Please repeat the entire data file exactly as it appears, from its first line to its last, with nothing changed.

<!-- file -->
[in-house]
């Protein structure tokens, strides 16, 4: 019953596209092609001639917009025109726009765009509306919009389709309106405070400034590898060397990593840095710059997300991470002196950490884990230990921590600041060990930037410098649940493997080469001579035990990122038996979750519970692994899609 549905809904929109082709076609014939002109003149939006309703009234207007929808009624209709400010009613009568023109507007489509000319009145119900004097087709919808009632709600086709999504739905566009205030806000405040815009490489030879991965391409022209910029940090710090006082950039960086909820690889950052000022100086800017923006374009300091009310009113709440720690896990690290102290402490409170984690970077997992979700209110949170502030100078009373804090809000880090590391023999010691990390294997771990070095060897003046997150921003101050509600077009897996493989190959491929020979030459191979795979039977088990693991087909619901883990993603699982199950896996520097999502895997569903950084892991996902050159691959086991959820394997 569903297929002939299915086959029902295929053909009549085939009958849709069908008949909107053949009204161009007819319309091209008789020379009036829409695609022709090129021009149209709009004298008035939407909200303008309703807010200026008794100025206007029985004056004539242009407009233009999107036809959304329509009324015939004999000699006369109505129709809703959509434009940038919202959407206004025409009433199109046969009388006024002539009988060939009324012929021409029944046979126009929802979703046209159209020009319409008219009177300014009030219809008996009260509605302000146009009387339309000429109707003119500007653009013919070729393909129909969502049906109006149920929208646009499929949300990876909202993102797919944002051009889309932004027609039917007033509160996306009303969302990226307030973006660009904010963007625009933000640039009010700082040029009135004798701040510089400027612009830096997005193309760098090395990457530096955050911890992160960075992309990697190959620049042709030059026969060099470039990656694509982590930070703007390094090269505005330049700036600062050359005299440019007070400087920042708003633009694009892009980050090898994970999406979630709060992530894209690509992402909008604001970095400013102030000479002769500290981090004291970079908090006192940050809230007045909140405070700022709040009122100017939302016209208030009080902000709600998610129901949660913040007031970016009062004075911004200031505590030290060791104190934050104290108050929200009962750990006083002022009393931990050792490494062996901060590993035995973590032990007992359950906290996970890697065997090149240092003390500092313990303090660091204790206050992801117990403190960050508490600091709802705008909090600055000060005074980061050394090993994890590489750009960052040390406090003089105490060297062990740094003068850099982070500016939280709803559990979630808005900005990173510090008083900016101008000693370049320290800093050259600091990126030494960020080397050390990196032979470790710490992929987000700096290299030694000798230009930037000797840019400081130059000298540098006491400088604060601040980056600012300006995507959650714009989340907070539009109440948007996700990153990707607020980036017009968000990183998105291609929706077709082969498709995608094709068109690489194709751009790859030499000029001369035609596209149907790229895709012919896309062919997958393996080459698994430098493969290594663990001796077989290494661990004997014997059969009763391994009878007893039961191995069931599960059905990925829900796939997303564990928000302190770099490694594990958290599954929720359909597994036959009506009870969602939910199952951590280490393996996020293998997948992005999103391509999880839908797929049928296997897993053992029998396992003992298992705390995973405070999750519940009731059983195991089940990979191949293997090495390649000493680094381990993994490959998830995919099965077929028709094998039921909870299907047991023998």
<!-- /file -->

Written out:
[in-house]
């Protein structure tokens, strides 16, 4: 019953596209092609001639917009025109726009765009509306919009389709309106405070400034590898060397990593840095710059997300991470002196950490884990230990921590600041060990930037410098649940493997080469001579035990990122038996979750519970692994899609 549905809904929109082709076609014939002109003149939006309703009234207007929808009624209709400010009613009568023109507007489509000319009145119900004097087709919808009632709600086709999504739905566009205030806000405040815009490489030879991965391409022209910029940090710090006082950039960086909820690889950052000022100086800017923006374009300091009310009113709440720690896990690290102290402490409170984690970077997992979700209110949170502030100078009373804090809000880090590391023999010691990390294997771990070095060897003046997150921003101050509600077009897996493989190959491929020979030459191979795979039977088990693991087909619901883990993603699982199950896996520097999502895997569903950084892991996902050159691959086991959820394997 569903297929002939299915086959029902295929053909009549085939009958849709069908008949909107053949009204161009007819319309091209008789020379009036829409695609022709090129021009149209709009004298008035939407909200303008309703807010200026008794100025206007029985004056004539242009407009233009999107036809959304329509009324015939004999000699006369109505129709809703959509434009940038919202959407206004025409009433199109046969009388006024002539009988060939009324012929021409029944046979126009929802979703046209159209020009319409008219009177300014009030219809008996009260509605302000146009009387339309000429109707003119500007653009013919070729393909129909969502049906109006149920929208646009499929949300990876909202993102797919944002051009889309932004027609039917007033509160996306009303969302990226307030973006660009904010963007625009933000640039009010700082040029009135004798701040510089400027612009830096997005193309760098090395990457530096955050911890992160960075992309990697190959620049042709030059026969060099470039990656694509982590930070703007390094090269505005330049700036600062050359005299440019007070400087920042708003633009694009892009980050090898994970999406979630709060992530894209690509992402909008604001970095400013102030000479002769500290981090004291970079908090006192940050809230007045909140405070700022709040009122100017939302016209208030009080902000709600998610129901949660913040007031970016009062004075911004200031505590030290060791104190934050104290108050929200009962750990006083002022009393931990050792490494062996901060590993035995973590032990007992359950906290996970890697065997090149240092003390500092313990303090660091204790206050992801117990403190960050508490600091709802705008909090600055000060005074980061050394090993994890590489750009960052040390406090003089105490060297062990740094003068850099982070500016939280709803559990979630808005900005990173510090008083900016101008000693370049320290800093050259600091990126030494960020080397050390990196032979470790710490992929987000700096290299030694000798230009930037000797840019400081130059000298540098006491400088604060601040980056600012300006995507959650714009989340907070539009109440948007996700990153990707607020980036017009968000990183998105291609929706077709082969498709995608094709068109690489194709751009790859030499000029001369035609596209149907790229895709012919896309062919997958393996080459698994430098493969290594663990001796077989290494661990004997014997059969009763391994009878007893039961191995069931599960059905990925829900796939997303564990928000302190770099490694594990958290599954929720359909597994036959009506009870969602939910199952951590280490393996996020293998997948992005999103391509999880839908797929049928296997897993053992029998396992003992298992705390995973405070999750519940009731059983195991089940990979191949293997090495390649000493680094381990993994490959998830995919099965077929028709094998039921909870299907047991023998």